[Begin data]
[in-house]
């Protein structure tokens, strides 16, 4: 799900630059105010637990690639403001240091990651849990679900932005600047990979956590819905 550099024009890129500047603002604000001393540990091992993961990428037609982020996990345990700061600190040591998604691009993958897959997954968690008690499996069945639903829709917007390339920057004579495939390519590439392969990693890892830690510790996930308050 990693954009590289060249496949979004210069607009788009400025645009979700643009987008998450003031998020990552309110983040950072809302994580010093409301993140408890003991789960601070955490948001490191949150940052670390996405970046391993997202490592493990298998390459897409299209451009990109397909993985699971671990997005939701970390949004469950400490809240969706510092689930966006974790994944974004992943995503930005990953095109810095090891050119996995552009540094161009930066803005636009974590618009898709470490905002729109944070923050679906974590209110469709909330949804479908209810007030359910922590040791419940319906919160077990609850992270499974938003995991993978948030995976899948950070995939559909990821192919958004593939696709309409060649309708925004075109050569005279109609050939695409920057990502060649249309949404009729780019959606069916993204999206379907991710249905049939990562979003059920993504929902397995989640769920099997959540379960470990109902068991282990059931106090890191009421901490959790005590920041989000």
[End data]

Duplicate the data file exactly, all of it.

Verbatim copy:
[in-house]
């Protein structure tokens, strides 16, 4: 799900630059105010637990690639403001240091990651849990679900932005600047990979956590819905 550099024009890129500047603002604000001393540990091992993961990428037609982020996990345990700061600190040591998604691009993958897959997954968690008690499996069945639903829709917007390339920057004579495939390519590439392969990693890892830690510790996930308050 990693954009590289060249496949979004210069607009788009400025645009979700643009987008998450003031998020990552309110983040950072809302994580010093409301993140408890003991789960601070955490948001490191949150940052670390996405970046391993997202490592493990298998390459897409299209451009990109397909993985699971671990997005939701970390949004469950400490809240969706510092689930966006974790994944974004992943995503930005990953095109810095090891050119996995552009540094161009930066803005636009974590618009898709470490905002729109944070923050679906974590209110469709909330949804479908209810007030359910922590040791419940319906919160077990609850992270499974938003995991993978948030995976899948950070995939559909990821192919958004593939696709309409060649309708925004075109050569005279109609050939695409920057990502060649249309949404009729780019959606069916993204999206379907991710249905049939990562979003059920993504929902397995989640769920099997959540379960470990109902068991282990059931106090890191009421901490959790005590920041989000």